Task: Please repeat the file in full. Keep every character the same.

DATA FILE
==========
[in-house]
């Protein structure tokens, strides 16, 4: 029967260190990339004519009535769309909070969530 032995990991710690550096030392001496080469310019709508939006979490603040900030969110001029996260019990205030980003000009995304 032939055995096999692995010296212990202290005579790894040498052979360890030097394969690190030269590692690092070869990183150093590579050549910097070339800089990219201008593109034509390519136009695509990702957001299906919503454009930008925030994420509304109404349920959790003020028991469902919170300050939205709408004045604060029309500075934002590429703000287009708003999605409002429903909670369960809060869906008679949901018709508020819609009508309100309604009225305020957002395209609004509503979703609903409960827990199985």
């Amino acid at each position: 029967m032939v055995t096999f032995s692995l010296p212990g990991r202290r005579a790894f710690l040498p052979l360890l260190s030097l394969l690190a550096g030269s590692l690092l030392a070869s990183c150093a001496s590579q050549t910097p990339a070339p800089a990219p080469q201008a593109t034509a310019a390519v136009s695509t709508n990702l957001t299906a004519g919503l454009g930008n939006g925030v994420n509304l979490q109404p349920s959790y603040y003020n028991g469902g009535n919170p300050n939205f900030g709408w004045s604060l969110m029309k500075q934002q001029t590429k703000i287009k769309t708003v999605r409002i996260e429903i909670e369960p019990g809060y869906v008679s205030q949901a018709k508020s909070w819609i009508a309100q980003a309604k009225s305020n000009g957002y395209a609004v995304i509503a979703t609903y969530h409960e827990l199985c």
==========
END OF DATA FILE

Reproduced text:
[in-house]
């Protein structure tokens, strides 16, 4: 029967260190990339004519009535769309909070969530 032995990991710690550096030392001496080469310019709508939006979490603040900030969110001029996260019990205030980003000009995304 032939055995096999692995010296212990202290005579790894040498052979360890030097394969690190030269590692690092070869990183150093590579050549910097070339800089990219201008593109034509390519136009695509990702957001299906919503454009930008925030994420509304109404349920959790003020028991469902919170300050939205709408004045604060029309500075934002590429703000287009708003999605409002429903909670369960809060869906008679949901018709508020819609009508309100309604009225305020957002395209609004509503979703609903409960827990199985």
């Amino acid at each position: 029967m032939v055995t096999f032995s692995l010296p212990g990991r202290r005579a790894f710690l040498p052979l360890l260190s030097l394969l690190a550096g030269s590692l690092l030392a070869s990183c150093a001496s590579q050549t910097p990339a070339p800089a990219p080469q201008a593109t034509a310019a390519v136009s695509t709508n990702l957001t299906a004519g919503l454009g930008n939006g925030v994420n509304l979490q109404p349920s959790y603040y003020n028991g469902g009535n919170p300050n939205f900030g709408w004045s604060l969110m029309k500075q934002q001029t590429k703000i287009k769309t708003v999605r409002i996260e429903i909670e369960p019990g809060y869906v008679s205030q949901a018709k508020s909070w819609i009508a309100q980003a309604k009225s305020n000009g957002y395209a609004v995304i509503a979703t609903y969530h409960e827990l199985c």